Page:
There’s a recurring theme to a lot of the scariest episodes in this list – body horror. It’s what steps the Borg up to becoming even more terrifying than they already were, it’s what makes ‘Scientific Method’ so incredibly chilling, and it’s a big part of what makes ‘Schisms’ one of Star Trek’s all-time most unsettling episodes. The revelation that Riker has had his limbs amputated and re-attached is simply horrifying. Combine that with a classic alien abduction story and the incredibly unsettling, insect-like clicking noise the abductors make, and you have a properly scary alien abduction horror story to rival The X-Files (one of the biggest shows on television at the time it aired).
One to avoid if you’re scared of: Alien abduction.
1. Voyager: season 2, episode 23 ‘The Thaw’
Ranking these episodes in pure terms of how freaking terrifying they are, this instalment easily comes out at number one. Coming out shortly before The Matrix, this episode features a similar premise, that if the brain is hooked up to a virtual environment, a lethal shock within the virtual world might kill the person. But it’s taken in a very different direction, for the friendly aliens who initially went into the virtual environment to while away a long time in stasis have been taken hostage by a virtual clown and his circus troupe, the manifestation of their fears run amok. So basically, they’re trapped in an unending nightmare, kept in a state of constant, perpetual fear by a garish collection of unnerving characters. The entire episode is one terrifying set-piece after another, with a fantastically energetic performance by Michael McKean as the Clown. It’s all so scary it’s downright uncomfortable. Thank goodness for Janeway’s last minute insight into what Fear really wants – to be conquered.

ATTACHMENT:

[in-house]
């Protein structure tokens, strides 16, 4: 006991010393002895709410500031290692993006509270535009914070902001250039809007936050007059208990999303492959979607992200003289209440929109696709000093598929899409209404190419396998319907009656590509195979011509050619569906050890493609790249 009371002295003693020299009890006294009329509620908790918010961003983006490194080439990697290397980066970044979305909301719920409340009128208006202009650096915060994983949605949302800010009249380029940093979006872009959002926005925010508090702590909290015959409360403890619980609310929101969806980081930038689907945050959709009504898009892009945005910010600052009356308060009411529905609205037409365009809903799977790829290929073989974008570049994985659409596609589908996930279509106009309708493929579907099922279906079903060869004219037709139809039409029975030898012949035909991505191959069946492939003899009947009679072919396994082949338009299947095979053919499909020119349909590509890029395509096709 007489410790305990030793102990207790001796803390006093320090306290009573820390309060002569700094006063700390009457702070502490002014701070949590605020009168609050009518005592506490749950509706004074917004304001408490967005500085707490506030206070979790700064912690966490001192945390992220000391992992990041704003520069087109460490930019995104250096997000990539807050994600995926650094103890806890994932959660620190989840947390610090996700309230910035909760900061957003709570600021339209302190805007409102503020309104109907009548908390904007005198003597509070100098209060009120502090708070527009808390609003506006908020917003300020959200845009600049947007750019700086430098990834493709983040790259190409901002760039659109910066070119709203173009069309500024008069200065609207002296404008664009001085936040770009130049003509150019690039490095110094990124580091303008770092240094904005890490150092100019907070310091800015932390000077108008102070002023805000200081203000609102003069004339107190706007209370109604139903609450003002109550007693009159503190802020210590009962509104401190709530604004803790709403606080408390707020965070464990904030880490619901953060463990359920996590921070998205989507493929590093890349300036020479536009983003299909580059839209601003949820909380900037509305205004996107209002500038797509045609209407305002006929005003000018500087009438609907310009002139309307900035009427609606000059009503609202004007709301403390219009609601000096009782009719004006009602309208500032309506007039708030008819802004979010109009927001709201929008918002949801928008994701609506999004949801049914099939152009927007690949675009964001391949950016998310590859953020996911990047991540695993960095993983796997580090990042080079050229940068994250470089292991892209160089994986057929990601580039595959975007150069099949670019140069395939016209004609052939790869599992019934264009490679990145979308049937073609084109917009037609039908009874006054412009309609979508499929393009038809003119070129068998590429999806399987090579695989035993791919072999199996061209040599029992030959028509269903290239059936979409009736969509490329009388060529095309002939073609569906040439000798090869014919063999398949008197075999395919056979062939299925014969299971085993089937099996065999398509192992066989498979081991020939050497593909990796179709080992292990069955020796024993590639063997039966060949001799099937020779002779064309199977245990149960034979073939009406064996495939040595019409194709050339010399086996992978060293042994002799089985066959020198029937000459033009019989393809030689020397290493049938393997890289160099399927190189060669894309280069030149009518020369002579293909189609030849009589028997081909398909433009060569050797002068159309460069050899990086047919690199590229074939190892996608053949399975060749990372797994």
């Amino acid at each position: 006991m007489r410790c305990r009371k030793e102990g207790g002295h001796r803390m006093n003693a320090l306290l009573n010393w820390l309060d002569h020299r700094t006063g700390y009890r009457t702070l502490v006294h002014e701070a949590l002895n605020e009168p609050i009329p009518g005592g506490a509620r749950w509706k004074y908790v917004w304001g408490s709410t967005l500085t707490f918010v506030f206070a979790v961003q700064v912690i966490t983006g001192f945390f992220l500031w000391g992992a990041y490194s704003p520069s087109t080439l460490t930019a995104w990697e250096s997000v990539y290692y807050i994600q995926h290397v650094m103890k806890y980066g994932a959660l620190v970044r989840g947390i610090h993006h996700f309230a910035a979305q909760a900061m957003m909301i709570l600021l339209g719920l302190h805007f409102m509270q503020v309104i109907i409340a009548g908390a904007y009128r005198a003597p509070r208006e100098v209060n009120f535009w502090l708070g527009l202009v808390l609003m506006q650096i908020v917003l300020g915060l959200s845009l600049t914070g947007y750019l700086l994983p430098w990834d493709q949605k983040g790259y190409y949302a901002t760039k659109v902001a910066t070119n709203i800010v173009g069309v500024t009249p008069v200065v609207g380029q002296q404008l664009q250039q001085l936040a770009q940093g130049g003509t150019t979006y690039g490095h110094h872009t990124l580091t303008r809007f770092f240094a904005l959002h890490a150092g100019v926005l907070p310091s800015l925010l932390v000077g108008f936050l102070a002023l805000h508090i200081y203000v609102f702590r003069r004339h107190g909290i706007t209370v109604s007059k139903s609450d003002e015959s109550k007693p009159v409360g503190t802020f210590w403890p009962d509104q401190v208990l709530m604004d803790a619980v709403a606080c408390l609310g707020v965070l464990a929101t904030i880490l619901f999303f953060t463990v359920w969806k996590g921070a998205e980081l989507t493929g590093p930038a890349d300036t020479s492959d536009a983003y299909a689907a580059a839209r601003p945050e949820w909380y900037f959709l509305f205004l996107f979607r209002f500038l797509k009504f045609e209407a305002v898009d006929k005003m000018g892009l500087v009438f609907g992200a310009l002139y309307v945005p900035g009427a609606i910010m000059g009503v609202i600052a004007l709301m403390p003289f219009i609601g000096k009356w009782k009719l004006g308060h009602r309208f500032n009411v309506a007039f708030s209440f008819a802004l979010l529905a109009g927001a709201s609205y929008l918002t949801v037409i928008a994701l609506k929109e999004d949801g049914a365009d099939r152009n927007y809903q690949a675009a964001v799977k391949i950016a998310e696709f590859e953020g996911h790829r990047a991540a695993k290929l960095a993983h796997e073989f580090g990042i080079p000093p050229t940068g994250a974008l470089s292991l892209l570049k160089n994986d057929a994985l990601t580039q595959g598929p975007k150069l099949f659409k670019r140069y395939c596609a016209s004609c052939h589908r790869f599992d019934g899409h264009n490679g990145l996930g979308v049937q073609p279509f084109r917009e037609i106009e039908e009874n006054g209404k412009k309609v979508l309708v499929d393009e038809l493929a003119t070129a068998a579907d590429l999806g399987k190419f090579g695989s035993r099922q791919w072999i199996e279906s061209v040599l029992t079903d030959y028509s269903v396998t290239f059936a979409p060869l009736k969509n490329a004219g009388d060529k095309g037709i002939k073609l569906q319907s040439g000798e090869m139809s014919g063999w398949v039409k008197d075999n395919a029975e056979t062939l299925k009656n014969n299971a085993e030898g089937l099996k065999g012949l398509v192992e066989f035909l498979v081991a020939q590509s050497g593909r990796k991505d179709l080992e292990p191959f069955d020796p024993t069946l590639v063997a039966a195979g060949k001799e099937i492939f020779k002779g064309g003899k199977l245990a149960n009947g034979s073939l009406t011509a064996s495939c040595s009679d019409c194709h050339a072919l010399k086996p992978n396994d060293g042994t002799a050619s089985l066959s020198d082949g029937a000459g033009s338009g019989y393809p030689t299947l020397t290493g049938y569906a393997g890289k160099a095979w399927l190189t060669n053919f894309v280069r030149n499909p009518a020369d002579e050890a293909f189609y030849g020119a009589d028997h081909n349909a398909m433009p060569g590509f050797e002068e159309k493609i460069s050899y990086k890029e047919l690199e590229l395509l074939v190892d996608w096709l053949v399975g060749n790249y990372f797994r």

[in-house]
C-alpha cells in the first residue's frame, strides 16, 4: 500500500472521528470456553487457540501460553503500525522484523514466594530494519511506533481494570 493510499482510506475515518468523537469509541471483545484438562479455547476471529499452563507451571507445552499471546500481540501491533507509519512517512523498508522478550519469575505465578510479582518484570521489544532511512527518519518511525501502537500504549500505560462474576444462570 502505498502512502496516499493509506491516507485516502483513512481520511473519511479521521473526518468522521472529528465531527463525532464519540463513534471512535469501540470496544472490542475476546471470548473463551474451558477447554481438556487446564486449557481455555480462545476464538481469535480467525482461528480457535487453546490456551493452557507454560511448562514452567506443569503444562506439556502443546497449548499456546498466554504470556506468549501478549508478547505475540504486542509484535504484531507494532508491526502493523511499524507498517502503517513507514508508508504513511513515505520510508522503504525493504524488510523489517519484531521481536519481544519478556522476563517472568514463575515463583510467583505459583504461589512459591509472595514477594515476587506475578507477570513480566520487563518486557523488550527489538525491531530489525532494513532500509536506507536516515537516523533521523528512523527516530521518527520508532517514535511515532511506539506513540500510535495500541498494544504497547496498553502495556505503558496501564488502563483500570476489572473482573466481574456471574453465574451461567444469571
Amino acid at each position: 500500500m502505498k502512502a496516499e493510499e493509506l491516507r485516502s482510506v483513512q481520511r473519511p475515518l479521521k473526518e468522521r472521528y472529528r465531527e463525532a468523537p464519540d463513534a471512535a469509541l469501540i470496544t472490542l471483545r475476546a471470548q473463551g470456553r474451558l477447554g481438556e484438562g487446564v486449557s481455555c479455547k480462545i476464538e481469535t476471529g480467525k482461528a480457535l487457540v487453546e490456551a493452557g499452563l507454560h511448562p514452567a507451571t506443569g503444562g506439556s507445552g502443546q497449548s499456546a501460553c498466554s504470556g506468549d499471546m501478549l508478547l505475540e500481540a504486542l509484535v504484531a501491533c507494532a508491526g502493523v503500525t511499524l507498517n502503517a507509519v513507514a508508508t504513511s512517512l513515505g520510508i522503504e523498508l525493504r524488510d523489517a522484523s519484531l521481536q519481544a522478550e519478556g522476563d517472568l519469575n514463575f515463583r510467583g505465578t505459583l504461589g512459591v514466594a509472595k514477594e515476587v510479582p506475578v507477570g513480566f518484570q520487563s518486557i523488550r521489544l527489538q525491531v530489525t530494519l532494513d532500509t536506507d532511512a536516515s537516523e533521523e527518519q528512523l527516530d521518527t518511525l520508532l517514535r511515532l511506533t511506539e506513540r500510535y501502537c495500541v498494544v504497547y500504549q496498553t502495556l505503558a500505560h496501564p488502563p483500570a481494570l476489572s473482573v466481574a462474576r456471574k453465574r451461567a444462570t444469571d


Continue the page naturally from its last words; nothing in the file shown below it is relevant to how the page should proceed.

One to avoid if you’re scared of: Clowns.
The Original Series: season 3, episode 12 ‘The Empath’
A number of Star Trek episodes deal with torture, and we’ve tended to leave them off this list as they’re really more upsetting, disturbing, or tragic than chill-down-your-spine scary. This one is pretty freaky, though.